The essential oils activated by diffusers, candles, and other sources of scent, act directly on our emotions. If you're feeling stress, or having trouble sleeping, this is important. Smell is unique in its ability to trigger emotions thanks to the way the stimulus “lands” directly on that part of your brain that determines your state of mind and your memory. If the smell (stimulus) triggers a good memory or a relaxing sense of well-being, then you experience good emotions in a way that isn’t triggered by tasting or hearing something.

You may already be aware of this in your own life. Almost all of us have spcial memories that are easily triggered by very specific smells. The smell of fresh buttered popcorn can bring you back to going to the movies, or mothballs can remind you of a great aunt or grandmother's closets or attic -- these are memories tied to the olfactory sense (smell). The reason they're such powerful conduits to specific memories is the way in which your brain processes the sense of smell. For me, the smell of a freshly mowed lawn immediately reminds me of growing up in a small town and cutting the grass every Saturday. It’s a sweet sense of nostalgia, and it happens because those grass-scent molecules have floated through the air, into my nose, through the nasal passages, and landed right on a part of my brain. As Herz says,

“The olfactory bulbs are part of the limbic system and directly connect with limbic structures that process emotion (the amygdala) and associative learning (the hippocampus). No other sensory system has this type of intimate link with the neural areas of emotion and associative learning, therefore there is a strong neurological basis for why odors trigger emotional connections.”

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Essential Oils and Mood

With a diffuser humidifier, you can dial in a mood-lifting scent any time you want. These affordable, reliable units can actually make a difference in your state of mind and the way you sleep, depending on the kind of oils you choose.While it's true that essential oils are not the same as a medicine or drug that has made it through rigorous testing and quality control requirements, there is strong evidence that the compounds in some aromatherapy combinations do in fact have psychotropic effects. For example, lavender has been shown by several independent studies to have a positive effect on relaxation and insomnia. According to the University of Maryland website,

"The name lavender comes from the Latin root lavare, which means "to wash." Lavender may have earned this name because it was frequently used in baths to help purify the body and spirit. However, this herb has also been used as a remedy for a range of ailments from insomnia and anxiety to depression and fatigue. Research has confirmed that lavender produces slight calming, soothing, and sedative effects when its scent is inhaled." []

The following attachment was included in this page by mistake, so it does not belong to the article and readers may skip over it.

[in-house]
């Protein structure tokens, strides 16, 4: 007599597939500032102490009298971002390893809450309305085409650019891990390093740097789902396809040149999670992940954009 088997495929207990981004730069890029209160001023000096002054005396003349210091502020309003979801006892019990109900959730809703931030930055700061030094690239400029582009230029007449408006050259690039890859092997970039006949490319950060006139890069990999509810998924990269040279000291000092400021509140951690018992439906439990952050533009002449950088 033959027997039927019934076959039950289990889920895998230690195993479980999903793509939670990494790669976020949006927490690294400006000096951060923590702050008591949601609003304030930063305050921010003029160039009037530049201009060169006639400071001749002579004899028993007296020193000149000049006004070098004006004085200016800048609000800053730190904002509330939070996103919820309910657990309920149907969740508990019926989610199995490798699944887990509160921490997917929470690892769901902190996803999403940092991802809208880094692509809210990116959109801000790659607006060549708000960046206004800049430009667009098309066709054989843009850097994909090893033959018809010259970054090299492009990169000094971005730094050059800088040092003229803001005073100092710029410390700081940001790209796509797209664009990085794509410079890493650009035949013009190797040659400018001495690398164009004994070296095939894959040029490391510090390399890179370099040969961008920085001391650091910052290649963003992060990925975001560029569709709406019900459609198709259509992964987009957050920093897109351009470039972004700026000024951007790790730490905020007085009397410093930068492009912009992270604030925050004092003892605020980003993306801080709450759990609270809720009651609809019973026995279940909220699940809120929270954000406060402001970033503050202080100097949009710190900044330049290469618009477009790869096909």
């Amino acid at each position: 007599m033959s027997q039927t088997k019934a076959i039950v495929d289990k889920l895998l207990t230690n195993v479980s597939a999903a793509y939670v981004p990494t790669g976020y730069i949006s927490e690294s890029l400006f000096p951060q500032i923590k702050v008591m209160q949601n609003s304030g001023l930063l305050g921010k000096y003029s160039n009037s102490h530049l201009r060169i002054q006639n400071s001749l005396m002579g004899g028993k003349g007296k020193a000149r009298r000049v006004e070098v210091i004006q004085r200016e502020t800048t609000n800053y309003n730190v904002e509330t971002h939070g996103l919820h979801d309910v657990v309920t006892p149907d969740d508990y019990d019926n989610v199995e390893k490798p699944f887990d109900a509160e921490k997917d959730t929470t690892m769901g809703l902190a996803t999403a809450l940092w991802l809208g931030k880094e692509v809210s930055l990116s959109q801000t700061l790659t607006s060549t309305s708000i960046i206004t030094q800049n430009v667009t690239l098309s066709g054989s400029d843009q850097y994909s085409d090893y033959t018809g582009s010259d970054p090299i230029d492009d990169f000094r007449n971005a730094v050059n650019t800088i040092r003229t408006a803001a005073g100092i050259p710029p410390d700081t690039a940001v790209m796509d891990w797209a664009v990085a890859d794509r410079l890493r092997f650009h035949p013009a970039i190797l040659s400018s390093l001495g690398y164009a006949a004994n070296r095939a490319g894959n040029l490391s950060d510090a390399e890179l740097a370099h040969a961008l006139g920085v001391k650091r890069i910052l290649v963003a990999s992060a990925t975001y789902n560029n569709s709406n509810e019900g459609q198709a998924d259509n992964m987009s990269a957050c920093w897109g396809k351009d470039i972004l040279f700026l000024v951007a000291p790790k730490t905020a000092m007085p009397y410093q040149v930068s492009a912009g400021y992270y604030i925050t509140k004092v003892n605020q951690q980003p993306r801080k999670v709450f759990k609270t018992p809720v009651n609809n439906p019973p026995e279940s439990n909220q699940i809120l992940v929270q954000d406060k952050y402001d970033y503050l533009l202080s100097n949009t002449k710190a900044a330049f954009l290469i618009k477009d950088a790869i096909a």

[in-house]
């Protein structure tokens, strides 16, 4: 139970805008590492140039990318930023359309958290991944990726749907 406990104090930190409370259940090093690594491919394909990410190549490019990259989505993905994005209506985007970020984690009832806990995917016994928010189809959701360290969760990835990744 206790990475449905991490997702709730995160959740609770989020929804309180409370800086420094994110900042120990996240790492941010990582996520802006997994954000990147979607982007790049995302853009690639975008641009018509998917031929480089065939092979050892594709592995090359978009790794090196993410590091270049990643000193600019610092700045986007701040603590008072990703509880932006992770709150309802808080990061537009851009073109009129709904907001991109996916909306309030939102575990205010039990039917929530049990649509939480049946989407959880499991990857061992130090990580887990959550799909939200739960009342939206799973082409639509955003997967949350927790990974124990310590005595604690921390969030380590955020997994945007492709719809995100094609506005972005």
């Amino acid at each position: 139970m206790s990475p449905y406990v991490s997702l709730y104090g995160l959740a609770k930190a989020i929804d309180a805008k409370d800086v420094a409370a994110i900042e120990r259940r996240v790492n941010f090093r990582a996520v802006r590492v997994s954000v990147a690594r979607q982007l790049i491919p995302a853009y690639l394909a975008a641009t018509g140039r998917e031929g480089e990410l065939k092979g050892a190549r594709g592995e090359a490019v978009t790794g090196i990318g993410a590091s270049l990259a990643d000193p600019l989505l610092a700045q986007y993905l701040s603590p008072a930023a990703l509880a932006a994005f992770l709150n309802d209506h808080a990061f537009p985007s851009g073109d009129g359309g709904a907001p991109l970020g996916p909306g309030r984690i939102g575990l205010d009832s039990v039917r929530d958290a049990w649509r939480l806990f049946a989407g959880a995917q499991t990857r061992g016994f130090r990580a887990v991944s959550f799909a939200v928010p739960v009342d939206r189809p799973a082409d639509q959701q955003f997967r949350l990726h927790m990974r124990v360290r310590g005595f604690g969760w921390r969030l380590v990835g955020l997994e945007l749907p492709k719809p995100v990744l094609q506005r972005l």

Here are some that are thought to affect different moods, according to

  • Alertness Basil, Bergamot, Black pepper, Grapefruit, Peppermint, Rosemary
  • Assertiveness Basil, Cedarwood, Frankincense, Ylang-Ylang, Lime
  • Concentration Lemon, Basil, Lemongrass, Rosemary, Frankincense, Chamomile Roman
  • Confidence Cypress, Fennel, Ginger, Grapefruit, Jasmine, Orange, Pine
  • Contentment Cypress, Lavender, Bergamot, Orange, Sandalwood, Cloves, Ylang-Ylang
  • Creativity Bergamot, Lemon, Frankincense, Neroli, Rose, Jasmine, Cloves
  • Focus Thyme, Lemon, Fennel, Bergamot, Basil, Cypress, Cinnamon
  • Happiness Orange, Rose, Jasmine, Ginger, Cloves, Cinnamon, Geranium
  • Joy Sandalwood, Frankincense, Lemon, Petitgrain, Orange, Bergamot
  • Peace Chamomile Roman, Neroli, Juniper, Frankincense, Melissa, Yarrow
  • Performance Bay, Bergamot, Frankincense, Lemon, Grapefruit, Lavender, Jasmine
  • Positive Basil, Lemon, Grapefruit, Myrrh, Patchouli, Geranium, Frankincense
  • Restfulness Lavender, Geranium, Clary sage, Neroli, Sandalwood
  • Self-awareness Cypress, Clary sage, Jasmine, Coriander, Cloves, Sandalwood
  • Self-esteem Jasmine, Geranium, Cedarwood, Sandalwood
  • Self-image Orange, Lavender, Melissa, Neroli, Jasmine, Sandalwood, Bay, Pine, Nutmeg
  • Stress Ginger, Cloves, Cinnamon, Geranium

When you wake up with a song stuck in your head, it means an angel sang you to sleep.

— Denise Baer

A Spa in Your Bedroom

With the right combination of light, music, and the scented environment of a diffuser humidifier, you can create a virtual spa environment in your own home. I sometimes use a diffuser and my Drift light bulb, which glows with a natural-spectrum light that slowly fades to black, recreating a sunset and easing relaxation at the end of the day. The scent of the oil and the dim lighting, combined with a custom, stress-relieving musical playlist, really works for me at the end of the day. As you can imagine, it's also a wonderful sleep aid. You will of course find your own combination of atmospherics that works for you.

Happy Relaxing!



  • Herz, Rachel S. "Do scents affect people's moods or work performance?" Scientific American.
  • Warrenburg, Stephen. "Effects of Fragrance on Emotions: Moods and Physiology." Oxford Journals, Medicine & Health & Science & Mathematics, Volume 30, Issue suppl 1.

This content is accurate and true to the best of the author’s knowledge and does not substitute for diagnosis, prognosis, treatment, prescription, and/or dietary advice from a licensed health professional. Drugs, supplements, and natural remedies may have dangerous side effects. If pregnant or nursing, consult with a qualified provider on an individual basis. Seek immediate help if you are experiencing a medical emergency.


Dianna Mendez on January 11, 2017:

This is new information for me on humidifiers that provide stress relief. Good to know and to research. Thanks for the valuable education.

FlourishAnyway on January 04, 2017:

I love this! I will be getting one! Thanks for the information on which scents invoke what feelings.